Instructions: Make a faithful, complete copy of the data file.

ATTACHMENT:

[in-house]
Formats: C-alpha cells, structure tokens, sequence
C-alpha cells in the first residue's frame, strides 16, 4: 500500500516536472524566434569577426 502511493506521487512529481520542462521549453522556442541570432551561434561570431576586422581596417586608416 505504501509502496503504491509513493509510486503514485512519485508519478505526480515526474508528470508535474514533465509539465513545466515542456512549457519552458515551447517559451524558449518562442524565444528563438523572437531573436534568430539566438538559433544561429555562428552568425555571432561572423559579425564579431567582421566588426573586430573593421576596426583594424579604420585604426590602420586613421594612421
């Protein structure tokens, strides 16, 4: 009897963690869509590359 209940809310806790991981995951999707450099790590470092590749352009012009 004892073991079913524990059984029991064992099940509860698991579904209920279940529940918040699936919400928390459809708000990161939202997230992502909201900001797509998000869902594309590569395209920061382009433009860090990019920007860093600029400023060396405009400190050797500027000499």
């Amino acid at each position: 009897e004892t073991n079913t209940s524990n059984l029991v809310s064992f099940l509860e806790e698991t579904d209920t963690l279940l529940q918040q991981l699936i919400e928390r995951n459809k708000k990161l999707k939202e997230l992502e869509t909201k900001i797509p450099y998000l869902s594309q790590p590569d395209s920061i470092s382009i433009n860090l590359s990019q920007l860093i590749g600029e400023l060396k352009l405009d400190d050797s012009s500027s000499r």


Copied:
[in-house]
Formats: C-alpha cells, structure tokens, sequence
C-alpha cells in the first residue's frame, strides 16, 4: 500500500516536472524566434569577426 502511493506521487512529481520542462521549453522556442541570432551561434561570431576586422581596417586608416 505504501509502496503504491509513493509510486503514485512519485508519478505526480515526474508528470508535474514533465509539465513545466515542456512549457519552458515551447517559451524558449518562442524565444528563438523572437531573436534568430539566438538559433544561429555562428552568425555571432561572423559579425564579431567582421566588426573586430573593421576596426583594424579604420585604426590602420586613421594612421
């Protein structure tokens, strides 16, 4: 009897963690869509590359 209940809310806790991981995951999707450099790590470092590749352009012009 004892073991079913524990059984029991064992099940509860698991579904209920279940529940918040699936919400928390459809708000990161939202997230992502909201900001797509998000869902594309590569395209920061382009433009860090990019920007860093600029400023060396405009400190050797500027000499």
């Amino acid at each position: 009897e004892t073991n079913t209940s524990n059984l029991v809310s064992f099940l509860e806790e698991t579904d209920t963690l279940l529940q918040q991981l699936i919400e928390r995951n459809k708000k990161l999707k939202e997230l992502e869509t909201k900001i797509p450099y998000l869902s594309q790590p590569d395209s920061i470092s382009i433009n860090l590359s990019q920007l860093i590749g600029e400023l060396k352009l405009d400190d050797s012009s500027s000499r």